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Lydia Russell Bean
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Birth: Sep. 29, 1726
Richmond County
Virginia, USA
Death: 1788
Tennessee, USA

Lydia's brother was killed by Indians and she was taken captive. She was to be killed but an Indian woman named Nancy Ward was able to rescue her and get her back home to her family.

Changes to Cherokee society

As a Ghigau, Nancy had the power to spare captives. In 1776, following a Cherokee attack on the Fort Watauga settlement on the Watauga River (at present day Elizabethton, Tennessee), she used that power to spare a Mrs. William (Lydia Russell) Bean, whom she took into her house and nursed back to health from injuries suffered in the battle. Mrs. Bean taught Nanye-hi how to weave, revolutionizing the Cherokee garments, which at the time were a combination of hides and cloth bought from traders. But this weaving revolution also changed the roles of women in the Cherokee society, as they took on the weaving and left men to do the planting, which had traditionally been a woman's job.

Mrs. Bean also rescued two of her dairy cows from the settlement, and brought them to Nanye-hi. Nanye-hi learned to raise the cattle and to eat dairy products, which would sustain the Cherokee when hunting was bad.

The combination of weaving and raising of animals turned the Cherokee from a communal agricultural society into a society very similar to that of their European-American neighbors, with family plots and the need for ever-more labor. Thus the Cherokee began buying and selling slaves. Nanye-hi was among the first Cherokee to own black slaves.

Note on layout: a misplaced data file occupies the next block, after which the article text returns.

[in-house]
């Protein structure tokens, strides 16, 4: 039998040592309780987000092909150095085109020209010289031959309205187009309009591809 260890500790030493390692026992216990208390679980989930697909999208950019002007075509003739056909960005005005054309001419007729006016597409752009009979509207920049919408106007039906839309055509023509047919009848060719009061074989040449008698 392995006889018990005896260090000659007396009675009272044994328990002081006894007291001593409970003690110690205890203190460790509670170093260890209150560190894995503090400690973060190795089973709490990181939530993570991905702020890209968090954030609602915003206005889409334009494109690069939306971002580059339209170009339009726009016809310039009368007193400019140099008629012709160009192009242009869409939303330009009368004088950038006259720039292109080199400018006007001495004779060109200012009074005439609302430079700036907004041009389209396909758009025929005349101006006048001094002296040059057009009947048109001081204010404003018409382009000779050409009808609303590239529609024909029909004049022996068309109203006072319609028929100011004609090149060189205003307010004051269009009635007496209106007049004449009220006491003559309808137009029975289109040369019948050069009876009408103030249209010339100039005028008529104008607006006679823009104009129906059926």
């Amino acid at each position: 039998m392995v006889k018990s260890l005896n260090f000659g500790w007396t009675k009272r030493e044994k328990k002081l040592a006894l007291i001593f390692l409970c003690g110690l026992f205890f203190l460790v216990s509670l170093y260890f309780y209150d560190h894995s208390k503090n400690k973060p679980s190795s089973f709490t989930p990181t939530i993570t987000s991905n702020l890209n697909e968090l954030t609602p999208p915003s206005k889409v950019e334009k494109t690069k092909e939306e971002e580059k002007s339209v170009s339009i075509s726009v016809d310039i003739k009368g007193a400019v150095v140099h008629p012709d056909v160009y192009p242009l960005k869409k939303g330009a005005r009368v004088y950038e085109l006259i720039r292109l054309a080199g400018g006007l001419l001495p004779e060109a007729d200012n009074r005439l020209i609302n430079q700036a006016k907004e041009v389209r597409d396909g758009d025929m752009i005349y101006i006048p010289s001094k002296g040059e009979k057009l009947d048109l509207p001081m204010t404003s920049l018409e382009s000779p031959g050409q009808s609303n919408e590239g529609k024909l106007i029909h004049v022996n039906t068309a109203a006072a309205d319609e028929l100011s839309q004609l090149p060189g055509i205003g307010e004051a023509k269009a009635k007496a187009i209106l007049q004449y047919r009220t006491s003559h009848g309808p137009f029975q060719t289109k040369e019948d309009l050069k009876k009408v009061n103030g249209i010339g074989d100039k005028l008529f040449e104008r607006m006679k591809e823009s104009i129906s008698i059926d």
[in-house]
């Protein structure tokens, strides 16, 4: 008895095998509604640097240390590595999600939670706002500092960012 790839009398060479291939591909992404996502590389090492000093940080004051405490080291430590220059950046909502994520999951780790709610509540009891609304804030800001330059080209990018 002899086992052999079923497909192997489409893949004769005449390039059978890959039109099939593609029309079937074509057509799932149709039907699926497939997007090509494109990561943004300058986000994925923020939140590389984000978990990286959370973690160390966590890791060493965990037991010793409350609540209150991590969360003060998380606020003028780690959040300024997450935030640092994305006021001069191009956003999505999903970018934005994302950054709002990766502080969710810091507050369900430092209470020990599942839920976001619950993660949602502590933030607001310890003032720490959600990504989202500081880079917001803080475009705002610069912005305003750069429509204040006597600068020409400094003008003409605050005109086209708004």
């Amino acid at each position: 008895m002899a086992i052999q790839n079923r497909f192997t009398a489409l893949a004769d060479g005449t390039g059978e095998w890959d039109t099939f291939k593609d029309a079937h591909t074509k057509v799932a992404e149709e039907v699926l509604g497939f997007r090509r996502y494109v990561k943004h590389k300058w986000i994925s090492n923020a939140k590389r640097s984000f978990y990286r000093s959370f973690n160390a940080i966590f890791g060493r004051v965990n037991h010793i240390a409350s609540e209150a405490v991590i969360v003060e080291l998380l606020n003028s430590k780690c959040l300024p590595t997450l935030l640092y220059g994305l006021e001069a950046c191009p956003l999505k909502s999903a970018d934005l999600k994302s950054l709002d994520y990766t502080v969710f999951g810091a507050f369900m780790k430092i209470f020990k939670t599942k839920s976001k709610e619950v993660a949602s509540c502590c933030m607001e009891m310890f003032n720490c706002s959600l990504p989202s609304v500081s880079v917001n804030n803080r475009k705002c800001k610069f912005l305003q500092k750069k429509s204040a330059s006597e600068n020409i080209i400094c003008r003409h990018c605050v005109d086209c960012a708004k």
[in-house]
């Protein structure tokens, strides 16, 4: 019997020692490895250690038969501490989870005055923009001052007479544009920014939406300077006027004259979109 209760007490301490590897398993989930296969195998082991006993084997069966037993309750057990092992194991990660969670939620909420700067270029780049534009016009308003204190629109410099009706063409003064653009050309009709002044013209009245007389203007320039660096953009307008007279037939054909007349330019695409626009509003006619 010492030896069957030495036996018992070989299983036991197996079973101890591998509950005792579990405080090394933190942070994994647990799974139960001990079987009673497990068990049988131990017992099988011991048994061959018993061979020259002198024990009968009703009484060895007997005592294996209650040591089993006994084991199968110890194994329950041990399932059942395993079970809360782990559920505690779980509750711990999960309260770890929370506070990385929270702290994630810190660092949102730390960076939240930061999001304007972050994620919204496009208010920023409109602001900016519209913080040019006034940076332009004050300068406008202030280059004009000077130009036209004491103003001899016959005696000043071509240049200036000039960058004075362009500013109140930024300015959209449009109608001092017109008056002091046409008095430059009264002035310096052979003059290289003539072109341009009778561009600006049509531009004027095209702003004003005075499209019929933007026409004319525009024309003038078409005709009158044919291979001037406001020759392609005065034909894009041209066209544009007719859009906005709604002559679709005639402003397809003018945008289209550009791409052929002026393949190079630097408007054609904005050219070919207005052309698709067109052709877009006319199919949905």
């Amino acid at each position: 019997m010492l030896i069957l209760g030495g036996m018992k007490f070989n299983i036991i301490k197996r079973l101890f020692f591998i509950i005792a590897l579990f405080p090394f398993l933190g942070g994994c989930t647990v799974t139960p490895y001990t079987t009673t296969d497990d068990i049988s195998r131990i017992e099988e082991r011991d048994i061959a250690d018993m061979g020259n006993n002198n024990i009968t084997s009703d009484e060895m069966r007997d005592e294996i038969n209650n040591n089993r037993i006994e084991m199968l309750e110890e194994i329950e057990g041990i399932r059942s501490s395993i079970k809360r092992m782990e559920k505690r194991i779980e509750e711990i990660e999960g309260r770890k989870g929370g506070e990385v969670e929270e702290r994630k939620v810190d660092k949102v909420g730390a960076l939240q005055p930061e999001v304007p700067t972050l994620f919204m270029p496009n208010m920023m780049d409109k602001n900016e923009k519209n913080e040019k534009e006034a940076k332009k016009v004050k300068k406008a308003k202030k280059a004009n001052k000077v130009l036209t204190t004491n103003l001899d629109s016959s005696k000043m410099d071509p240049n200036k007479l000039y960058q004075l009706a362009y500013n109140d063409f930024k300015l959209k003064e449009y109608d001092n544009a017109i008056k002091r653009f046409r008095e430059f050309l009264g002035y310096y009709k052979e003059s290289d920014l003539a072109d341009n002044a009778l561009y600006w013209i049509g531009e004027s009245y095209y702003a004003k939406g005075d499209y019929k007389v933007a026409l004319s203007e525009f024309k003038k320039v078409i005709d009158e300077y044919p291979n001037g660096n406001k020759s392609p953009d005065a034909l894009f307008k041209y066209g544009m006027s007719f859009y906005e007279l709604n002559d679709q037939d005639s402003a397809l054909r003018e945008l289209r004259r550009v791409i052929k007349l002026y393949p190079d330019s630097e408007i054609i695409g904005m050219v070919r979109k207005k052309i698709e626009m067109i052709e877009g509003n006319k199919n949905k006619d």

Around the same time Sequoyah introduced the first written language for the tribe. A complete Bible was first printed in the 1830's, hence the Cherokee were considered one of the Five Civilized Tribes

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Family links: 
  William Russell (1677 - 1757)
  Martha Henley Russell (1692 - ____)
  William Bean (1721 - 1782)
  Robert Bean (1747 - 1793)*
  Jesse Bean (1750 - 1800)*
  Elizabeth Bean Dove (1764 - ____)*
  Sarah Bean Bowen (1768 - ____)*
  Russell Bean (1769 - 1829)*
  George Russell (1720 - 1797)*
  Lydia Russell Bean (1726 - 1788)
*Calculated relationship
Created by: Ruth DeJa
Record added: Sep 13, 2010
Find A Grave Memorial# 58612708

Lydia is my 5th great grandmother. I am so proud of her, she was a brave and intelligent woman, a wonderful mother and wife. The Bean and Russell families of today are proud of her yet.
- Marilynn Miller
 Added: May. 25, 2017

- OkieFind
 Added: Apr. 2, 2017
Remembering Family. Lydia Russell Bean is my 5th great-grandmother and Nancy Ward is my 6th great-grandmother. Both strong women that I am proud to have as my ancestors.
- RhettaSue
 Added: Aug. 14, 2016
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